What you need to know:
- Amonde has broken bones, quite literally, in service for country.
- In January, 2014, he had surgery in his right hand and recovered to play in that season’s world sevens series for the Japan leg.
Wearing the national jersey in any sport bears huge responsibility. Putting on the captain’s armband is an even heavier load.
That’s why when Shujaa skipper Andrew Amonde broke down at the media mixed zone after the Kenya sevens rugby team’s 7-12 loss to Ireland in a decisive Pool ‘C’ match at the Tokyo Stadium, you could feel his pain.
A patriot who has given his all for country, but disappointed that he didn’t exit the stage on a high.
Shujaa’s loss to Ireland in their final group match threw them out of the Olympics, yesterday evening’s 21-7 victory over Japan in a placement match hardly the consolation the Kenya Commercial Bank RFC player hoped for.
Not even the try he scored against the hosts. Today, Shujaa could finish in ninth or 10th as they take on Ireland to determine who will be best outside the eight quarter-finalists.
“The future for us is to keep the young players we have in the team because for most of us this was our last one.
“We have four young players in the system and it’s all about bringing them to the to the top level,” Amonde touched on the team’s transition.
At this point, I asked the 38-year-old captain: “Is this the last time we are seeing Andrew Amonde in the Kenyan jersey?”
“From the beginning this was going to be my last tournament… it was very hard to come here and say that this was my last tournament playing for Kenya Sevens,” he responded.
Born on Christmas Day in 1983, Amonde could no longer hold back the tears, breaking down.
“It’s a tough one that I’m not going to play in the Main Cup, because that’s (Main Cup knockout stage) what I was planning to get to…”
A legend, tormented by a shattered dream.
I was moved by the captain’s pain, and, along with colleagues Alex Isaboke (Capital FM) and Bismarck Mutahi (The Standard Group), we dropped our journalist tags, put on the patriotic hats and paid tribute to a great captain.
“You’ve had a great career and you have represented your country very well, and everybody is proud of you, captain, and we really want to thank you for what you have done for the country,” was our message to the skipper as he made his way to the tunnel, restraining himself from punching the barriers in rage.
His best moments as a Kenya Sevens player since his debut in 2006?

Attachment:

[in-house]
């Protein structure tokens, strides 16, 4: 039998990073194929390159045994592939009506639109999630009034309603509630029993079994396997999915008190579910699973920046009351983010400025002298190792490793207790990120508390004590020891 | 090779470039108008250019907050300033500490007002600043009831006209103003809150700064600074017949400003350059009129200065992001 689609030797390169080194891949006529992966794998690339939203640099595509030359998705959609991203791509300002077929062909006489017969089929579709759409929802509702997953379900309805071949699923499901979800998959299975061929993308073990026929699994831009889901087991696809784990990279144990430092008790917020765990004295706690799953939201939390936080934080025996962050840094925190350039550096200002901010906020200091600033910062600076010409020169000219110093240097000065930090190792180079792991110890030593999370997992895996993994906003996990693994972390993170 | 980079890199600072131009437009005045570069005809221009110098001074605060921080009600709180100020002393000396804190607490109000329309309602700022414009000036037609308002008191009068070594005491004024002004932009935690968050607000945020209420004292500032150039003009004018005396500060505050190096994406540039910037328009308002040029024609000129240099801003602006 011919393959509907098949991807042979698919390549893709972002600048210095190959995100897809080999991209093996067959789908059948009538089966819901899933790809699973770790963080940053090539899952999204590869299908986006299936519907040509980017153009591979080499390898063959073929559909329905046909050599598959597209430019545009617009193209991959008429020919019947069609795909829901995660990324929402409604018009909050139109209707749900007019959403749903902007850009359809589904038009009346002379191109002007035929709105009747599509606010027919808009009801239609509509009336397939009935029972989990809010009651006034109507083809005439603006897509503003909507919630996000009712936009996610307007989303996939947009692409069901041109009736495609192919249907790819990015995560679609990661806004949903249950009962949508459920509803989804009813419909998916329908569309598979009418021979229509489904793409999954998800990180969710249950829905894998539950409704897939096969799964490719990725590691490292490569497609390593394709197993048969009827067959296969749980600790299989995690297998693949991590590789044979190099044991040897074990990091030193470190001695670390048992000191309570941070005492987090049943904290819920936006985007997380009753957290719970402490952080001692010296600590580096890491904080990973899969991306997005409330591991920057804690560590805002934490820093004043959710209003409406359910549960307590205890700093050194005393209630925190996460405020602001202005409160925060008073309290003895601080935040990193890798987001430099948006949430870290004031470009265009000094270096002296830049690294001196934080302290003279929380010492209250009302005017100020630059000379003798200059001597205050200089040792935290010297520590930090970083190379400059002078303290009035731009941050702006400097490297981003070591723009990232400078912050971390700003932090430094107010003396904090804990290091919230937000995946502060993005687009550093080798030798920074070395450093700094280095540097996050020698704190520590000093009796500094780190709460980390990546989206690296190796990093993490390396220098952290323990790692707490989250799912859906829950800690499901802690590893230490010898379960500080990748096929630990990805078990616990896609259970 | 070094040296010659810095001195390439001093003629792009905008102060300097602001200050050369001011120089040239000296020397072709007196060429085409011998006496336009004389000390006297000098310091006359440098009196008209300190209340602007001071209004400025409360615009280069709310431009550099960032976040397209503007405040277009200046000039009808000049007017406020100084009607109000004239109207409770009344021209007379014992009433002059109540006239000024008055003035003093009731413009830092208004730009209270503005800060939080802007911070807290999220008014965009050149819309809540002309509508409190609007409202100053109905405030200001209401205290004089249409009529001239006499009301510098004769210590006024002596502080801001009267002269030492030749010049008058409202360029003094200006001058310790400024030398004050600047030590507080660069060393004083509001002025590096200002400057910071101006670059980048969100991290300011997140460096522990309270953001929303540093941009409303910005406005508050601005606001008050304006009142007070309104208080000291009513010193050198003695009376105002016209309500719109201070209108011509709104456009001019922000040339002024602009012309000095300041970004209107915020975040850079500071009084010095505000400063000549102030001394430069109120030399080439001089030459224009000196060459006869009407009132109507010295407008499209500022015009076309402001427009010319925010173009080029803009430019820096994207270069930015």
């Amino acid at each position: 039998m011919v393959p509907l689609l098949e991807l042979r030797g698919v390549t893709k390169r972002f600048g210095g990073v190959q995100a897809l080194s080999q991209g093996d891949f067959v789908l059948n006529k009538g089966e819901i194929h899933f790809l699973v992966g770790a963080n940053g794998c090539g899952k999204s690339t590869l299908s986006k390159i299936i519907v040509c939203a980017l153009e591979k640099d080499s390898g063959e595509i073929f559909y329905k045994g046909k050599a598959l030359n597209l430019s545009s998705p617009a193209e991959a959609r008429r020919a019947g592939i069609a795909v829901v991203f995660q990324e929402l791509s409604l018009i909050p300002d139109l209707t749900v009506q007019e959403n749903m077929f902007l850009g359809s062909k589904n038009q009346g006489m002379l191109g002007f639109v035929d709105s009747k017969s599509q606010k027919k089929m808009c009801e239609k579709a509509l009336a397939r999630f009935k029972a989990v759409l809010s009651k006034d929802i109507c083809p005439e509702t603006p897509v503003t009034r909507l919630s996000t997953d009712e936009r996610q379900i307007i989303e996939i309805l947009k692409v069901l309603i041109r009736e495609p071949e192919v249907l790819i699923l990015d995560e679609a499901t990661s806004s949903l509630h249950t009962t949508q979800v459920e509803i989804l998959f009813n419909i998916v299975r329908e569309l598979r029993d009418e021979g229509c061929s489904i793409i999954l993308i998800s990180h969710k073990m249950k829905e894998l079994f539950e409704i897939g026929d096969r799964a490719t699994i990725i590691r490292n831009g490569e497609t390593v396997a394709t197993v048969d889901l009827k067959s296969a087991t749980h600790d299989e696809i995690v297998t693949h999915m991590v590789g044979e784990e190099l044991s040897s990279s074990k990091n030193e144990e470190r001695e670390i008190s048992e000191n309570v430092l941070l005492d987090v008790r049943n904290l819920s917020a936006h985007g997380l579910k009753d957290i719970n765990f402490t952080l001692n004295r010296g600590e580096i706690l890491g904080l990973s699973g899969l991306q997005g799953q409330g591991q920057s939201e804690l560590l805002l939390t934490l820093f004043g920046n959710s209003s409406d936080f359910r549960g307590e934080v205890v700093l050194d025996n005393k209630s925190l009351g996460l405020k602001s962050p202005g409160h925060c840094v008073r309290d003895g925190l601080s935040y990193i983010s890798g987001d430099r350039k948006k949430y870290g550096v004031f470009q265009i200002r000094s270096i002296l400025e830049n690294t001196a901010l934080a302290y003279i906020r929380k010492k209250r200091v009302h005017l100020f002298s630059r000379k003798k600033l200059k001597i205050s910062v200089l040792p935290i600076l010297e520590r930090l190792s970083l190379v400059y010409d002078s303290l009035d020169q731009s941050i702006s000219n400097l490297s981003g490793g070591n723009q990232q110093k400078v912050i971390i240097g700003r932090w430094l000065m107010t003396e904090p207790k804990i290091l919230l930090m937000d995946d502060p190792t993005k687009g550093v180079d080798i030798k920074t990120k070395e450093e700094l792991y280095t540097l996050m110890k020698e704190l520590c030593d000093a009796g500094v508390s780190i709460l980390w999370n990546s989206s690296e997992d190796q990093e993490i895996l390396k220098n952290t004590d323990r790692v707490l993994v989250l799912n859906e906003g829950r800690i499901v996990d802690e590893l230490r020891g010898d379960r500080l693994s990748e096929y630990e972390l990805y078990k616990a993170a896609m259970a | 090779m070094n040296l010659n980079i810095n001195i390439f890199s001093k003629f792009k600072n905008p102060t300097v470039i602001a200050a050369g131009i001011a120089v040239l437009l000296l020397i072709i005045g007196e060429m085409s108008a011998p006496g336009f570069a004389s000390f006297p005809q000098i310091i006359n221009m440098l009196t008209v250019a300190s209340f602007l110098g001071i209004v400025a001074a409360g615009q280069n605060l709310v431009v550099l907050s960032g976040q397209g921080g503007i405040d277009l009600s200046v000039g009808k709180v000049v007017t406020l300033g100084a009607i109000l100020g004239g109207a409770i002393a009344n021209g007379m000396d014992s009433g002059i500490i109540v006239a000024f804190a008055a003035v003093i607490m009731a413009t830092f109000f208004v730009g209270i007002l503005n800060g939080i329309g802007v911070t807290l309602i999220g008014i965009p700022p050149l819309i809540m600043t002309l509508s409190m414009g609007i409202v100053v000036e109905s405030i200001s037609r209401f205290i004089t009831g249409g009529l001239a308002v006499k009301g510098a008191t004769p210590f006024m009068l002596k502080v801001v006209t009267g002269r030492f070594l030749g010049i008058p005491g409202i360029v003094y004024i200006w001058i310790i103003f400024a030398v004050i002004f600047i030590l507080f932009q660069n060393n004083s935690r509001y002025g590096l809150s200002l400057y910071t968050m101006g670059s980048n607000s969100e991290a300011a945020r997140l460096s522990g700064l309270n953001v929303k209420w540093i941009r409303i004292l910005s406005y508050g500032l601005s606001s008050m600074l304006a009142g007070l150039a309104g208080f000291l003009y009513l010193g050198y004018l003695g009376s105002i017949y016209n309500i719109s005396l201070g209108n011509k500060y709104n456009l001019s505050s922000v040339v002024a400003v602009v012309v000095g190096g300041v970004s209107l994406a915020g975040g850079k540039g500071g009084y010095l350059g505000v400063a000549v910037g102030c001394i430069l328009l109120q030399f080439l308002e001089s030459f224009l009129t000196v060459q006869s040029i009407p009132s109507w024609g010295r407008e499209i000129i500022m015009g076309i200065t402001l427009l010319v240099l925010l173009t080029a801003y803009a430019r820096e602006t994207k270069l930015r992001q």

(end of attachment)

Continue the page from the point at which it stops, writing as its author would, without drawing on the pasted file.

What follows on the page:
“Just being with these boys has been the best thing for me. Coming out to represent my country, but unfortunately today we didn’t get it right. We will just build from there and continue.”
Amonde has broken bones, quite literally, in service for country.
In January, 2014, he had surgery in his right hand and recovered to play in that season’s world sevens series for the Japan leg.
That was after he had broken his jaw and messed up his dental formula in 2008, and was admitted in hospital for four days.
In 2019, he received a Head of State Commendation for his service to the nation, and award that should surely be graduated for all he had done for a nation whose flag he held at last Friday’s opening ceremony for these Games.
Educated in communications, the skipper has already hinted at a career as a strength and conditioning expert post-sevens rugby.
With a World Rugby Level I coaching diploma in strength and conditioning, and chasing a Level II certification this year, Amonde is certainly a huge asset for the Kenya Rugby Union, if they care to reward his impeccable service for country.
Collins Injera, Kenya’s try-scoring machine and another veteran in the team, was equally deflated yesterday.
“We wanted to get into the next round but we couldn’t make it…” he said.
“We knew it was going to be tough.”
Injera, 35, Kenya’s top try scorer in the sevens game, was non-committal about his future in the game: “For now I just wanna finish the Olympics. About my future, I will say that when the time comes.”
For coach Innocent Simiyu, it’s back to the drawing board and self-reflection.
“It was a tough pool but most of the undoing was with us. We didn’t execute well in terms of certain aspects of the game, for example if you look at the kick-off reception, our execution in terms of unforced errors really let us down.
“But if you put it in context, teams have been preparing for the last four years and we started our preparations at the end of the year because of the Covid-19 situation. We must start preparing now for the (2022) Commonwealth Games.”